COMMONWEALTH OF MASSACHUSETTS
Suffolk, ss. DIVISION OF ADMINISTRATIVE LAW APPEALS
Robert Whitmore & Betsy Hall ,
v. Docket Nos. CR-06-620, CR-06-625
Teachers' Retirement System,
Appearance for Petitioners:
Ira Fader, Esq.
Massachusetts Teachers Association
20 Ashburton Pl.
Boston, MA 02108
Appearance for Respondent:
Robert Fabino, Esq.
Teachers' Retirement System
One Charles Park
Cambridge, Ma. 02142
Joan Freiman Fink, Esq.
Pursuant to G.L. c. 32 §16(4), the Petitioners, Robert Whitmore & Betsy Hall, are appealing the September 6, 2006 decisions of the Respondent, Teachers' Retirement System (TRS), declining to include as regular compensation for retirement purposes the compensation they received for performing additional duties as guidance counselors with the Plymouth Public School System (Exhibits 1 & 7). The appeals were timely filed in accordance with the provisions of G.L. c. 32 §16(4).
A hearing pursuant to G.L. c. 7 §4H was held on April 17, 2008, at the offices of the Division of Administrative Law Appeals, 98 North Washington Street, Boston, MA Various documents were entered into evidence at the hearing (Exhibits 1 -17). The Petitioner's Pre-hearing Memorandum was marked as "A" for identification and the Respondent's Pre-hearing Memorandum was marked as "B" for identification. The Petitioners testified in their own behalf. One cassette tape recording was made of the hearing.
FINDINGS OF FACT
Based on the testimony and evidence presented, I make the following findings of fact:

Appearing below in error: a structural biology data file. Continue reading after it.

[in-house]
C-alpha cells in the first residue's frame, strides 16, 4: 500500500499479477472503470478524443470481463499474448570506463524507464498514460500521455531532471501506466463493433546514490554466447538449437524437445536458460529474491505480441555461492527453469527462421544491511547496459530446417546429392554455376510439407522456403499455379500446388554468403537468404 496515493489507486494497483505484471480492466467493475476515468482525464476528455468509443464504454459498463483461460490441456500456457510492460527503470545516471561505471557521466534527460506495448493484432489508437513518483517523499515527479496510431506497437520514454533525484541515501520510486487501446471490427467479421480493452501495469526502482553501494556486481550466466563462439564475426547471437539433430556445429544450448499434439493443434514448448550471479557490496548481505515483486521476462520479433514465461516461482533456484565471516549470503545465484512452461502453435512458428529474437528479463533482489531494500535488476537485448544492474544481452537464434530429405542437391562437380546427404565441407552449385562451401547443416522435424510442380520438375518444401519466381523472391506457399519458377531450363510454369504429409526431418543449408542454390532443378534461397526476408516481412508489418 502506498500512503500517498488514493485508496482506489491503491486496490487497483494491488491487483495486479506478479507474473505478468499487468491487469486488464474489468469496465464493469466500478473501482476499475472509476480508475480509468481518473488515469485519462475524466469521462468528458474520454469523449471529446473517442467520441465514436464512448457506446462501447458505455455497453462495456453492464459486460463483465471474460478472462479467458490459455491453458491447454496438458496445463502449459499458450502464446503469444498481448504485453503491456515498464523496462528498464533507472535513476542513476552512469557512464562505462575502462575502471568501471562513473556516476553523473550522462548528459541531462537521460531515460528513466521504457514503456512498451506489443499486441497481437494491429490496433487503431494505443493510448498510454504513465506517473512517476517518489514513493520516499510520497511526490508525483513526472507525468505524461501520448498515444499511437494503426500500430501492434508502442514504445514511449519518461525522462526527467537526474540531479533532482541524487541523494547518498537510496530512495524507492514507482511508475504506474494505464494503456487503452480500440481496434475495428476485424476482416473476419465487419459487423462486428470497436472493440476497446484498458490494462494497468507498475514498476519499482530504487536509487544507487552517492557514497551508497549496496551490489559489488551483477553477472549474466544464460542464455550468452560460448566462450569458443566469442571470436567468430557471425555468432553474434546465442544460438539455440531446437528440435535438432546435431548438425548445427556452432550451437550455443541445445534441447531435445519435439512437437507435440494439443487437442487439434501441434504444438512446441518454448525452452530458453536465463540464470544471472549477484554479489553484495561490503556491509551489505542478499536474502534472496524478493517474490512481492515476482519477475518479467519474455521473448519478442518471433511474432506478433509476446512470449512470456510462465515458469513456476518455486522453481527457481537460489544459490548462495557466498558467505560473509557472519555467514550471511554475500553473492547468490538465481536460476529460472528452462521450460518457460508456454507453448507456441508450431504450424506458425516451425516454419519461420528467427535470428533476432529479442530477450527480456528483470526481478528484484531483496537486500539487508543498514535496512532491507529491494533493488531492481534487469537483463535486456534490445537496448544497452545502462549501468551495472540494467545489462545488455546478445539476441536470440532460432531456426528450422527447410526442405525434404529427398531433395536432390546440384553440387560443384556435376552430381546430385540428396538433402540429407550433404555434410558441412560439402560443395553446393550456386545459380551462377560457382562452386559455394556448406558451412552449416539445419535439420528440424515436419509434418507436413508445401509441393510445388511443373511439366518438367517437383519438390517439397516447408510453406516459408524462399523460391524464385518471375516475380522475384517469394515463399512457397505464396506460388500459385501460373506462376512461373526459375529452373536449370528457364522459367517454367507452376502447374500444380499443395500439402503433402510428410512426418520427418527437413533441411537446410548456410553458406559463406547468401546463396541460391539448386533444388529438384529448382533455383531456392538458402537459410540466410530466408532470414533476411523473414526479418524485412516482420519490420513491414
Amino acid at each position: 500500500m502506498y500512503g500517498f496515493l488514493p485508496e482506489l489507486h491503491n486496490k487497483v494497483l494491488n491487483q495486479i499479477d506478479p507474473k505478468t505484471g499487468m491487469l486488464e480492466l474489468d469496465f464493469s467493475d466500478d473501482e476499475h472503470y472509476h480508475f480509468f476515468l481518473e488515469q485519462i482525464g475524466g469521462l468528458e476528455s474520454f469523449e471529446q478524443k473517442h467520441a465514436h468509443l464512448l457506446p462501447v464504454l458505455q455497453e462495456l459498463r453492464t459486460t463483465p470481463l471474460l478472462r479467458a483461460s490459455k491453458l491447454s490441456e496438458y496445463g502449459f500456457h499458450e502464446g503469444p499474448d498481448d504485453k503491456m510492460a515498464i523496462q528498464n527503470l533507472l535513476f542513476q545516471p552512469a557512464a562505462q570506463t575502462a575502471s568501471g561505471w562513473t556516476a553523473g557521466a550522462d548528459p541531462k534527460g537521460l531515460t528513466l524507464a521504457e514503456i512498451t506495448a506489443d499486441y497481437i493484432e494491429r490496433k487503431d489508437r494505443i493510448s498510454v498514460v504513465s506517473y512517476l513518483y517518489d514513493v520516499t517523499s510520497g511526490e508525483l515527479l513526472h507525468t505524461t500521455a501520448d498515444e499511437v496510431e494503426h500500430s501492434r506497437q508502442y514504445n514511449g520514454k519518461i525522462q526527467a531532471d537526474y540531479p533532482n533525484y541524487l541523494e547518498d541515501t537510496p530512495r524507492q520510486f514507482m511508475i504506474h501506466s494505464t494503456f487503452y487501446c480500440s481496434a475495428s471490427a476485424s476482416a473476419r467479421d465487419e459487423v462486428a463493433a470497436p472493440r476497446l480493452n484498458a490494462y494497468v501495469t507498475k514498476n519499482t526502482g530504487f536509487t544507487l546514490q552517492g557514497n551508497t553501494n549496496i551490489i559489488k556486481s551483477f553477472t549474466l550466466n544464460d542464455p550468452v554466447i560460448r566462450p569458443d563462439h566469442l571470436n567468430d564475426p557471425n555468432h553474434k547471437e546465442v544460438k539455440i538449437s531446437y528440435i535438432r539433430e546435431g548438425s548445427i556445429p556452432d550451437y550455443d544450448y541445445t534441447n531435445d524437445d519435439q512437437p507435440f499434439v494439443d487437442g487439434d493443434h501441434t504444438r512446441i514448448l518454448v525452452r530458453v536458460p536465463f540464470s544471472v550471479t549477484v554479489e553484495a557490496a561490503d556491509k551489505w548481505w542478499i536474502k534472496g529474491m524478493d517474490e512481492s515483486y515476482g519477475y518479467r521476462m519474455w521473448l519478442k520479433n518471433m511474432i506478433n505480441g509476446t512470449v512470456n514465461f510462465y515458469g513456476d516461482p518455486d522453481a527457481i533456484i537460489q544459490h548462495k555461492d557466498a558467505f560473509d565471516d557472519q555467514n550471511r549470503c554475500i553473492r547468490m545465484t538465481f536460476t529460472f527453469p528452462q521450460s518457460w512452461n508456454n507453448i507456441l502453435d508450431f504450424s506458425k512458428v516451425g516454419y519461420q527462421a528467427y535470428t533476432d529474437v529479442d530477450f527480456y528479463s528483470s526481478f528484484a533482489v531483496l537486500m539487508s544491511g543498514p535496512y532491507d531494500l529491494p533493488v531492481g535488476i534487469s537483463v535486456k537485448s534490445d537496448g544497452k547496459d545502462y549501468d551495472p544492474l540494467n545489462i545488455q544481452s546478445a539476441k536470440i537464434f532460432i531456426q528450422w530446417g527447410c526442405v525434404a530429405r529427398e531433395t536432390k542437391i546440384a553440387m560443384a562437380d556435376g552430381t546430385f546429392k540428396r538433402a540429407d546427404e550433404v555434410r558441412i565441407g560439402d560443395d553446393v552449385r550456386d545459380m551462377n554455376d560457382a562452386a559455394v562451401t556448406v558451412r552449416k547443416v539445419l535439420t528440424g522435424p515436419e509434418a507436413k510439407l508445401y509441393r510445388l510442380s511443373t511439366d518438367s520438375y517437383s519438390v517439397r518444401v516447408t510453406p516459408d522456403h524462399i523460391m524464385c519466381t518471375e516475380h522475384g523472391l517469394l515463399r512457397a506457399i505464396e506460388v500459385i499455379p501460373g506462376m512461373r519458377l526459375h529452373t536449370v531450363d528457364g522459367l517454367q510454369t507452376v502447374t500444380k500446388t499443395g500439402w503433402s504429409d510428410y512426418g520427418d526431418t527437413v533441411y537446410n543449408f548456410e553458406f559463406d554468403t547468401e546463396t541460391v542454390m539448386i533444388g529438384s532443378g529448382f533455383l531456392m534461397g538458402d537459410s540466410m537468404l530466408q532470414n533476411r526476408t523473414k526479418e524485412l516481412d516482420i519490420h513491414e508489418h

1. Petitioner Betsy Hall commenced employment as a teacher in September of 1968 with the Plymouth, MA Public School System. She became a member of the Teachers' Retirement System at that time. In 1981, she assumed the position of guidance counselor (testimony of Betsy Hall).
2. Petitioner Robert Whitmore commenced employment as a teacher with the Plymouth, MA Public School System in 1965. He became a member of the Teachers' Retirement System at that time. In 1974, he assumed the position of guidance counselor (testimony of Robert Whitmore).
3. Both Petitioners held the position of guidance counselor until each of them retired on June 30, 2006 (testimony of the Petitioners).
4. The Petitioners' duties as guidance counselors included individual student counseling, parent counseling, acting as a mentor teacher, and performing management functions when required (testimony of the Petitioners).
5. The Petitioners worked a number of additional days before school commenced and after school closed fulfilling their duties as guidance counselors (testimony of the Petitioner).
6. During the 2003-2004 school year, 2004-2005 school year, and 2005-2006 school year, the Petitioners worked varying number of days, ranging from eight to ten days each summer, performing guidance counselor duties. They were paid on a per diem basis for this summer work. Retirement deductions were taken from the compensation they received for working the additional days during the summers (Exhibit 12, testimony of the Petitioners).
7. During the three school years in questions, i.e., 2003-2004, 2004-2005, and 2005-2006, the Petitioners were covered by a Collective Bargaining Agreement between the School Committee of the Town of Plymouth and the Education Association of Plymouth and Carver (Exhibit 14).